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PCSX2 screenshot july 2014.png
Screenshot of PCSX2 1.2.1 running on Windows 8.1
Original author(s) Linuzappz, Shadow
Developer(s) PCSX2 Team
Initial release March 23, 2002; 13 years ago (2002-03-23)
Stable release 1.2.1 / February 2, 2014; 19 months ago (2014-02-02)
Development status Active
Written in C++, C
Operating system Windows, Linux, OS X
Platform IA-32
Available in 22 languages
Type Video game console emulator
License GNU General Public License
Website pcsx2.net

PCSX2 is a free and open-source PlayStation 2 emulator for Windows, Linux and OS X.


PCSX2, like its predecessor project PCSX (a PlayStation emulator), is based on a PSEmu Pro spec plug-in architecture, separating several functions from the core emulator. These are the graphics, audio, input controls, CD/DVD drive, and USB and FireWire (i.LINK) ports. Different plug-ins may produce different results in both compatibility and performance. Additionally, PCSX2 requires a copy of the PS2 BIOS, which is not available for download from the developers, due to the copyright concerns and legal issues associated with it. At present, PCSX2 is not compatible with PlayStation games. PSX games can be played by using GSdx with a PlayStation emulator such as PCSX or ePSXe.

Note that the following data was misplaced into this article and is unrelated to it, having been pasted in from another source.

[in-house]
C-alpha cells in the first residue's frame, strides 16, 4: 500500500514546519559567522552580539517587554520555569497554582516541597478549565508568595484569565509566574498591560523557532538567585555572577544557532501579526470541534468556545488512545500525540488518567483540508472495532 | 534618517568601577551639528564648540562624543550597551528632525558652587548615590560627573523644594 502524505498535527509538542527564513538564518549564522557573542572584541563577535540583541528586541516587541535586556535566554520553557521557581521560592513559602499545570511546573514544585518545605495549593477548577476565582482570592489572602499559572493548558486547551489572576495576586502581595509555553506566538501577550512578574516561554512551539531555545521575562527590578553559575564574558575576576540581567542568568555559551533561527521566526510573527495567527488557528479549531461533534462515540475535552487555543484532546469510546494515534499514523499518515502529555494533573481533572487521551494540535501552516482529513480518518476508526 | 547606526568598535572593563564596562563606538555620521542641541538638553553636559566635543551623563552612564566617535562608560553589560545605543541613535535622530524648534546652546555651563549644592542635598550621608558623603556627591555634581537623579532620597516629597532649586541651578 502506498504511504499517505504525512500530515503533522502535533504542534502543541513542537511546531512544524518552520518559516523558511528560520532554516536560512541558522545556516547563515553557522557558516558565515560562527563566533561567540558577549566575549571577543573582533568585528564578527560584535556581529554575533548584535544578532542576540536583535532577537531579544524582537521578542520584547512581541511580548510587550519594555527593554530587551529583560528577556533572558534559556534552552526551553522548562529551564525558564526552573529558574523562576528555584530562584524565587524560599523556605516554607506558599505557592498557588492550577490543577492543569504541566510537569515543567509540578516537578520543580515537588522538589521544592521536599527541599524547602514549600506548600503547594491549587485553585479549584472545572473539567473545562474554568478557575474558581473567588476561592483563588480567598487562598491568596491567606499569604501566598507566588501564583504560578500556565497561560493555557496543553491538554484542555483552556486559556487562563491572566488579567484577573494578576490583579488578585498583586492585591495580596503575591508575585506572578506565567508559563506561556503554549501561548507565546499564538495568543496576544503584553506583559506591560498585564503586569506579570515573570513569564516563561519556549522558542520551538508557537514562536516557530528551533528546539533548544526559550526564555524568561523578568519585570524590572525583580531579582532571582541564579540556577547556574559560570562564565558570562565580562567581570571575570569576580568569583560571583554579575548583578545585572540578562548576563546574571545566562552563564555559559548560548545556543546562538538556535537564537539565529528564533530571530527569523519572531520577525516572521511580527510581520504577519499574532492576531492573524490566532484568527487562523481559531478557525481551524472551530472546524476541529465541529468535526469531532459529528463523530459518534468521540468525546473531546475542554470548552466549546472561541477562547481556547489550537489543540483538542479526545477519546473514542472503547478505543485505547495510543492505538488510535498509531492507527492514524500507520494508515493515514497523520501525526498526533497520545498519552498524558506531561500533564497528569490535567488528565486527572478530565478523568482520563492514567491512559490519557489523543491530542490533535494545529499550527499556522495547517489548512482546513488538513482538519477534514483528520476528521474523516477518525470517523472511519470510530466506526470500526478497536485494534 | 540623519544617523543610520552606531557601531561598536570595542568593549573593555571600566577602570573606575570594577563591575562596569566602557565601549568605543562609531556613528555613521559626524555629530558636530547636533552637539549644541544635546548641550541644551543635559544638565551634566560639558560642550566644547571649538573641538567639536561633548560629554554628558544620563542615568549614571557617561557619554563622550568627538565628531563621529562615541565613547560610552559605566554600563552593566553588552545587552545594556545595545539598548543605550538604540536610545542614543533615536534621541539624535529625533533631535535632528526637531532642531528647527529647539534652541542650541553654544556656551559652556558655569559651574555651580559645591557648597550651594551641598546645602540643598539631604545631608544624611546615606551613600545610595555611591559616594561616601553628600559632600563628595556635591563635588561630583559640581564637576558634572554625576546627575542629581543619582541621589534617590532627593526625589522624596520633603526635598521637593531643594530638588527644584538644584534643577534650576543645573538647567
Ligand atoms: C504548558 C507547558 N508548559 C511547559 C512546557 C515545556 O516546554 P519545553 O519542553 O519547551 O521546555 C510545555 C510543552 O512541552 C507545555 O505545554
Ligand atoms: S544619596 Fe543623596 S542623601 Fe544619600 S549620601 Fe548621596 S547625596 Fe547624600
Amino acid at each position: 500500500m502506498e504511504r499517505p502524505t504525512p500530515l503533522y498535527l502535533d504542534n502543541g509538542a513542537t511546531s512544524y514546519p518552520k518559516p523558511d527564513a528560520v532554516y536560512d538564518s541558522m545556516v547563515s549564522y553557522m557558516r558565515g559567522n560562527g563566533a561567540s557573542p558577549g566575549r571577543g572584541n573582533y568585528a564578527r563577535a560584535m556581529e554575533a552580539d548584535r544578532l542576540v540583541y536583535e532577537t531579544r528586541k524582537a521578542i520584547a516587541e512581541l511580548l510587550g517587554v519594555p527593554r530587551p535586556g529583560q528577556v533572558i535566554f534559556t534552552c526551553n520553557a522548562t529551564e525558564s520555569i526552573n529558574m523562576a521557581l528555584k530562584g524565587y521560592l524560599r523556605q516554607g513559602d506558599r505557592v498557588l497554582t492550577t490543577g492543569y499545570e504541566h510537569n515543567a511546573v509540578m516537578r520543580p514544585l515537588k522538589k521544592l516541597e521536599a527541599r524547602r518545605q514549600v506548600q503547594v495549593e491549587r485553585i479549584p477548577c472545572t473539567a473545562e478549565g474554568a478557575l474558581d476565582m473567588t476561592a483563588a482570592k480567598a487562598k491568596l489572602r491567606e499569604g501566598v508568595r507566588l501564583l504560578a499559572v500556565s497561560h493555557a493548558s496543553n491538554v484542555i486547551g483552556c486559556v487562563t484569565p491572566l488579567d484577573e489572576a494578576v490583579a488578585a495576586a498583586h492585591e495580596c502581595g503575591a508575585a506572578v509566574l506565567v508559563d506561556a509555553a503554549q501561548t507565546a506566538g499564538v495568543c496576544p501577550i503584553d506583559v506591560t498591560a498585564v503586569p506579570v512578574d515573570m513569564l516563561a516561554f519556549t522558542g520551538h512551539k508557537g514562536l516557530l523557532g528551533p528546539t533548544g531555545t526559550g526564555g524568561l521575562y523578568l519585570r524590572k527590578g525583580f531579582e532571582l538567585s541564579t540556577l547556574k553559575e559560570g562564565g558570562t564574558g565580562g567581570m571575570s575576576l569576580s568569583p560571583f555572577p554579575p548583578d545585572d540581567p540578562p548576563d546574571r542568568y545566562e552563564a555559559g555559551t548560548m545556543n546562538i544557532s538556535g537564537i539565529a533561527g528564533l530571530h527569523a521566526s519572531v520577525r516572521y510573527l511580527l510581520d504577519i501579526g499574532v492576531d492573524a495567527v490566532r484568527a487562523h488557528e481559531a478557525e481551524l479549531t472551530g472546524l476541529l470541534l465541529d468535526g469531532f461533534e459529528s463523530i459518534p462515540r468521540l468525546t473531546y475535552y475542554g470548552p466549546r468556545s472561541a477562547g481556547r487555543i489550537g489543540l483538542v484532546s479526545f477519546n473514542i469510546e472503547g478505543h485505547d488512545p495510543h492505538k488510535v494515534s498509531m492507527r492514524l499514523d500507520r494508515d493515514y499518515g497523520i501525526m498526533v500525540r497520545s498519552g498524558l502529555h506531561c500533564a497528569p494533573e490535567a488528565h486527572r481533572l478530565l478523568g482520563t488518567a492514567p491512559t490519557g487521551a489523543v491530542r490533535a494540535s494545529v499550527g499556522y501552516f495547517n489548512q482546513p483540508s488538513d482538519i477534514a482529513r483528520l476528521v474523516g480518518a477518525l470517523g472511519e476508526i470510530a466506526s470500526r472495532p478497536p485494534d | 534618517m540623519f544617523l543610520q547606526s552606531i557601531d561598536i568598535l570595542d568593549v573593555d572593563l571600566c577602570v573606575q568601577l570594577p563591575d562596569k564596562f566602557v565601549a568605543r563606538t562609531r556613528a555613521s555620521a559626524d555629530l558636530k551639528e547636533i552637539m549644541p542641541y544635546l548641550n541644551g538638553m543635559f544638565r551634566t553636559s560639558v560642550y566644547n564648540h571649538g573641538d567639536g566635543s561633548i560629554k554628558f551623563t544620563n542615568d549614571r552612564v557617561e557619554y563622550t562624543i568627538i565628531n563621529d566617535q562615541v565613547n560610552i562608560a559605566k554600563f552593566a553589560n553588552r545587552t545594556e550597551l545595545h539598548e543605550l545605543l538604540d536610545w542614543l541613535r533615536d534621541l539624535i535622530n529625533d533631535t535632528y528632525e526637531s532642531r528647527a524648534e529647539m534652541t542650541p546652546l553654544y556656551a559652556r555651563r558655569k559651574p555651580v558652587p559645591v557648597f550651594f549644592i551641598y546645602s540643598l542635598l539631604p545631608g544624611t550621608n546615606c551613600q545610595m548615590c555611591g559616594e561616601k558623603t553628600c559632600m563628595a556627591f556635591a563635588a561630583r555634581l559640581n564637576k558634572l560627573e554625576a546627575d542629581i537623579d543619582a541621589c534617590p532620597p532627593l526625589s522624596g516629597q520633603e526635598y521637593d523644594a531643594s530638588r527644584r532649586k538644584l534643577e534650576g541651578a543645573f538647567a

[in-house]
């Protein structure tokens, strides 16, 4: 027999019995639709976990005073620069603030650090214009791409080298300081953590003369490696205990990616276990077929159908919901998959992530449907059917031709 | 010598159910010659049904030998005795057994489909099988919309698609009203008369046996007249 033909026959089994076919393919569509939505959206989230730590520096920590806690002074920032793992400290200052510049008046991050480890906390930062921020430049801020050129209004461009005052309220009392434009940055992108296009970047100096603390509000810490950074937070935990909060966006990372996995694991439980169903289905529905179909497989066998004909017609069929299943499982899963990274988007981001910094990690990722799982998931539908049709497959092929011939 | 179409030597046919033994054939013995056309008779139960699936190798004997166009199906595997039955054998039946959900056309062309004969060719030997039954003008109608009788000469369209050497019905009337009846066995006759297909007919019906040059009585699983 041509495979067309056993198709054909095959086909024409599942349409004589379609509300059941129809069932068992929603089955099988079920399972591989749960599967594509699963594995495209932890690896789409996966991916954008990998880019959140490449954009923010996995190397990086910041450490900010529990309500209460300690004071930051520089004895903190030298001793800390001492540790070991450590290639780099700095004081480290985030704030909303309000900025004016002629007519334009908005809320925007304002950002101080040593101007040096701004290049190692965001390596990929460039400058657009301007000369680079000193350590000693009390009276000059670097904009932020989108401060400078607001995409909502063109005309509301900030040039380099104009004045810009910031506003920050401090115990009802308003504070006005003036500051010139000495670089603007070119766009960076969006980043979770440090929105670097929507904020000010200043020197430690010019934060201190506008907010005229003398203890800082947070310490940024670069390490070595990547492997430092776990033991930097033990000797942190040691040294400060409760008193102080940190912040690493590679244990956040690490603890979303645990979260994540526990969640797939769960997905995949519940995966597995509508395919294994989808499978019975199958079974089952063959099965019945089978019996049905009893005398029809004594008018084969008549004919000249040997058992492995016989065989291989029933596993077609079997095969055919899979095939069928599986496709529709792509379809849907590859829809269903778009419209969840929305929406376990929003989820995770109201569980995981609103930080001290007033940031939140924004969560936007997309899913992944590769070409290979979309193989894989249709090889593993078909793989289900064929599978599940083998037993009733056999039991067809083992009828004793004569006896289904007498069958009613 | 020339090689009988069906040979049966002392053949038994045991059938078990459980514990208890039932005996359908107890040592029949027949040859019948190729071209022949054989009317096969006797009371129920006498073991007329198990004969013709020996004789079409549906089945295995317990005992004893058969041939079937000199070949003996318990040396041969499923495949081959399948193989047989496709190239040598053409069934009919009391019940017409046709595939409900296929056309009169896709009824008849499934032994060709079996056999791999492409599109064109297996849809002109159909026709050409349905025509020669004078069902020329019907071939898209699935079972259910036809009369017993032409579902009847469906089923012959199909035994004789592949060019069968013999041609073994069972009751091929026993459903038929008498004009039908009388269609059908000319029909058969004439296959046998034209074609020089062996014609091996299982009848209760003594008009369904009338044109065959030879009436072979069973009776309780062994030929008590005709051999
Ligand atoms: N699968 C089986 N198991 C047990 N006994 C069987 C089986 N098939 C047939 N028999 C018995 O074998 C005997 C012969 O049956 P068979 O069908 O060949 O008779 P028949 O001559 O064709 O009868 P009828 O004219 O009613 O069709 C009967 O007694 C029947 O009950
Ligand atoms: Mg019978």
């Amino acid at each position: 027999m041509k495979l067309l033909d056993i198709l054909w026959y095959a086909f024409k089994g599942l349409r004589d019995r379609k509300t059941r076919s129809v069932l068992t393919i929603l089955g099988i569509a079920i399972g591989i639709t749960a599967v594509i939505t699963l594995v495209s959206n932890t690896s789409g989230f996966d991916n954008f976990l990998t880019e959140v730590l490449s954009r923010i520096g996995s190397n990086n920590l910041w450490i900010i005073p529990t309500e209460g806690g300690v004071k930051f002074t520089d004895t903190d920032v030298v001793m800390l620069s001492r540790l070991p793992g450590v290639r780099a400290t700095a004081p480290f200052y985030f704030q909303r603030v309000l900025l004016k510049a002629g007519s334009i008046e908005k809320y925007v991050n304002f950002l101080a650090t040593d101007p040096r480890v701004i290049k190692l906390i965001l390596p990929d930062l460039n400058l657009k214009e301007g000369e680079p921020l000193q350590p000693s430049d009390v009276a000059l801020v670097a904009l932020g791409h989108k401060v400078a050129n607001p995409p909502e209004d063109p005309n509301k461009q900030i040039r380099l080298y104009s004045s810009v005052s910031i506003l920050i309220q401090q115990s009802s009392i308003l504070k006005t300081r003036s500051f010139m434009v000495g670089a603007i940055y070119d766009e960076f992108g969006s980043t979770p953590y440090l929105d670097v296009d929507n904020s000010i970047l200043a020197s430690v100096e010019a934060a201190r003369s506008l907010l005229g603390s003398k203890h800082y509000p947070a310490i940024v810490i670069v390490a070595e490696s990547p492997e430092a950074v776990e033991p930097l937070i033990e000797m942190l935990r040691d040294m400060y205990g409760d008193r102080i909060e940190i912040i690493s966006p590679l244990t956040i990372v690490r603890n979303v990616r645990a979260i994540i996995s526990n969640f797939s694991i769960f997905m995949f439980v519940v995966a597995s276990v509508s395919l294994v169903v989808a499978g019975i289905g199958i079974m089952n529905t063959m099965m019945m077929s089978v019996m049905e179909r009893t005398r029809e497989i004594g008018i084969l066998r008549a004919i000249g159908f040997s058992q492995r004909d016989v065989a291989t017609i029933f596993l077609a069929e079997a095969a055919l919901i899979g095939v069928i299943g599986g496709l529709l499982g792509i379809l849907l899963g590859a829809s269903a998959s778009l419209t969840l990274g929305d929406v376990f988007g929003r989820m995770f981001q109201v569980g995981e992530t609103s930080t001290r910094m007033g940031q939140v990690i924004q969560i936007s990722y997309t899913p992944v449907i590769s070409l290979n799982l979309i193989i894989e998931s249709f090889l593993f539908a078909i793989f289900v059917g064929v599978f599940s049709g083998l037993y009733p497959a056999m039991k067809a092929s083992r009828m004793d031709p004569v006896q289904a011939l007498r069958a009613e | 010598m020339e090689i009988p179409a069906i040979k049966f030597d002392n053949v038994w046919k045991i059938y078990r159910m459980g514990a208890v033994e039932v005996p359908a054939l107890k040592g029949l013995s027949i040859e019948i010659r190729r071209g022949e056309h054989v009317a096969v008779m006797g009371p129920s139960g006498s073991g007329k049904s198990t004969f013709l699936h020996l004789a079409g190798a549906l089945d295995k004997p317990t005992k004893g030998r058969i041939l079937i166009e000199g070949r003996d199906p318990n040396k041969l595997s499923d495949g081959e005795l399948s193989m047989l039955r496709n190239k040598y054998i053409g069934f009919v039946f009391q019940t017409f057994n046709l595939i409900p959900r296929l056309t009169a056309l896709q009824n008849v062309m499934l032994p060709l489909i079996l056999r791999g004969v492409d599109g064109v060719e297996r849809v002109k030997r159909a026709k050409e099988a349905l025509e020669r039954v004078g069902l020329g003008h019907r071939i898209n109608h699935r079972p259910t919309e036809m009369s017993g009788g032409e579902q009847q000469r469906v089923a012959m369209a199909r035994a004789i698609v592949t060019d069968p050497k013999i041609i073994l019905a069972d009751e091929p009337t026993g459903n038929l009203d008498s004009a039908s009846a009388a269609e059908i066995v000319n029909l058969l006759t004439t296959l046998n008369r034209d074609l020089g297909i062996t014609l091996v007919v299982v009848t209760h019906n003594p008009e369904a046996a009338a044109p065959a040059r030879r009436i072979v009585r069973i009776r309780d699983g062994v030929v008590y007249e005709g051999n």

The main bottleneck in PS2 emulation is emulating the multi-processor PS2 on the PC x86 architecture. Although each processor can be emulated well on its own, accurately synchronizing them is very difficult.


Development of PCSX2 began in 2001 by Linuzappz and Shadow, who were programmers for the PlayStation emulator PCSX-Reloaded. Other programmers later joined the team, and their first accomplishment was to get simple homebrew running. Subsequently, they started to try to get genuine PS2 software running. Many revisions later and with lots of plug-in development, the PCSX2 team managed to get some games into loading screen, and even in-game footage for other games. The team then started working on emulating the PlayStation 2's BIOS, which proved to be extremely difficult to accomplish. The team got the BIOS to run, although it was slow and graphically distorted.

After that, the team started to focus on implementing missing parts of the emulator and replacing hacks with correct emulation as they started to understand those areas. The implementation of the first recompiler was made by Goldfinger and improved speed greatly compared to the older interpreter. These improvements slowly increased the speed and compatibility of PCSX2. Zerofrog later joined the team and developed the ZeroGS and ZeroSPU2 plug-ins. He also rewrote the VU and EE recompilers, which led to huge speed boosts in version 0.9.1, which was released in July 2006.